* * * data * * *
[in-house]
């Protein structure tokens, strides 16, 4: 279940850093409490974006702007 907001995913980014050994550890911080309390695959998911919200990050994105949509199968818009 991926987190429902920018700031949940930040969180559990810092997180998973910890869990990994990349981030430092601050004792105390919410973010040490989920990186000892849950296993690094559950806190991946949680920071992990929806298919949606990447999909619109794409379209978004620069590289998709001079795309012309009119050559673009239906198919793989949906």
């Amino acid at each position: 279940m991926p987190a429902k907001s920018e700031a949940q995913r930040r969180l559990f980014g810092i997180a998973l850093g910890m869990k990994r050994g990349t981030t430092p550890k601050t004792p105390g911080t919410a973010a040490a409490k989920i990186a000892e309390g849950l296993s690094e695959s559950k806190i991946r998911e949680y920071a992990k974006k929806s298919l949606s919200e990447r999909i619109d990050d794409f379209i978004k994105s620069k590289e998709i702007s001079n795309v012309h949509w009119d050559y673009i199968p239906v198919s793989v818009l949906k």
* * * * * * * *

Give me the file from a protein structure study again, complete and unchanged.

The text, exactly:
[in-house]
């Protein structure tokens, strides 16, 4: 279940850093409490974006702007 907001995913980014050994550890911080309390695959998911919200990050994105949509199968818009 991926987190429902920018700031949940930040969180559990810092997180998973910890869990990994990349981030430092601050004792105390919410973010040490989920990186000892849950296993690094559950806190991946949680920071992990929806298919949606990447999909619109794409379209978004620069590289998709001079795309012309009119050559673009239906198919793989949906």
């Amino acid at each position: 279940m991926p987190a429902k907001s920018e700031a949940q995913r930040r969180l559990f980014g810092i997180a998973l850093g910890m869990k990994r050994g990349t981030t430092p550890k601050t004792p105390g911080t919410a973010a040490a409490k989920i990186a000892e309390g849950l296993s690094e695959s559950k806190i991946r998911e949680y920071a992990k974006k929806s298919l949606s919200e990447r999909i619109d990050d794409f379209i978004k994105s620069k590289e998709i702007s001079n795309v012309h949509w009119d050559y673009i199968p239906v198919s793989v818009l949906k």